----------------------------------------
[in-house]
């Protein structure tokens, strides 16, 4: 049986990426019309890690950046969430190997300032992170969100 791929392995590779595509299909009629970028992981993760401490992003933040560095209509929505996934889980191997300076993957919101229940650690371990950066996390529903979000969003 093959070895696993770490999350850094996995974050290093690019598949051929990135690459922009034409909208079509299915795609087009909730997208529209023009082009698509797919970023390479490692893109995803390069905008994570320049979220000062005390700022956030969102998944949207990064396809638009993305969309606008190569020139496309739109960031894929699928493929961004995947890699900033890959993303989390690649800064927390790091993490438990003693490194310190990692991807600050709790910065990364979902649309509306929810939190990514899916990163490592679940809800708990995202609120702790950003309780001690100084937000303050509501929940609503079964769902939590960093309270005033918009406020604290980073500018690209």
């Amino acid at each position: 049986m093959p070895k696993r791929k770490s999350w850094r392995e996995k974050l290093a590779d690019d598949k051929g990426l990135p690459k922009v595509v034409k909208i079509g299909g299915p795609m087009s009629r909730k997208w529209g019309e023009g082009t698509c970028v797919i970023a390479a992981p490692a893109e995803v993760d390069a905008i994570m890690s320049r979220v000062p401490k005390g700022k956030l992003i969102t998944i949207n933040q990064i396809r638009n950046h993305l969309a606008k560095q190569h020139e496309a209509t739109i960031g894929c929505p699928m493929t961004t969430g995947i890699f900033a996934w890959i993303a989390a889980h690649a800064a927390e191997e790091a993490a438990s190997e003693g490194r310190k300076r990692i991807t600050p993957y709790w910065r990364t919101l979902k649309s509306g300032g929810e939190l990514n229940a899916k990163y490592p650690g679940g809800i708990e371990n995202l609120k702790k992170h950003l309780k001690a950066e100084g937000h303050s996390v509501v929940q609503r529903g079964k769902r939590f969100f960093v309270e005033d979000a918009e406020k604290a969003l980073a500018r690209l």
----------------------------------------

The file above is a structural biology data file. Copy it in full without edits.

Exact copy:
[in-house]
């Protein structure tokens, strides 16, 4: 049986990426019309890690950046969430190997300032992170969100 791929392995590779595509299909009629970028992981993760401490992003933040560095209509929505996934889980191997300076993957919101229940650690371990950066996390529903979000969003 093959070895696993770490999350850094996995974050290093690019598949051929990135690459922009034409909208079509299915795609087009909730997208529209023009082009698509797919970023390479490692893109995803390069905008994570320049979220000062005390700022956030969102998944949207990064396809638009993305969309606008190569020139496309739109960031894929699928493929961004995947890699900033890959993303989390690649800064927390790091993490438990003693490194310190990692991807600050709790910065990364979902649309509306929810939190990514899916990163490592679940809800708990995202609120702790950003309780001690100084937000303050509501929940609503079964769902939590960093309270005033918009406020604290980073500018690209």
């Amino acid at each position: 049986m093959p070895k696993r791929k770490s999350w850094r392995e996995k974050l290093a590779d690019d598949k051929g990426l990135p690459k922009v595509v034409k909208i079509g299909g299915p795609m087009s009629r909730k997208w529209g019309e023009g082009t698509c970028v797919i970023a390479a992981p490692a893109e995803v993760d390069a905008i994570m890690s320049r979220v000062p401490k005390g700022k956030l992003i969102t998944i949207n933040q990064i396809r638009n950046h993305l969309a606008k560095q190569h020139e496309a209509t739109i960031g894929c929505p699928m493929t961004t969430g995947i890699f900033a996934w890959i993303a989390a889980h690649a800064a927390e191997e790091a993490a438990s190997e003693g490194r310190k300076r990692i991807t600050p993957y709790w910065r990364t919101l979902k649309s509306g300032g929810e939190l990514n229940a899916k990163y490592p650690g679940g809800i708990e371990n995202l609120k702790k992170h950003l309780k001690a950066e100084g937000h303050s996390v509501v929940q609503r529903g079964k769902r939590f969100f960093v309270e005033d979000a918009e406020k604290a969003l980073a500018r690209l």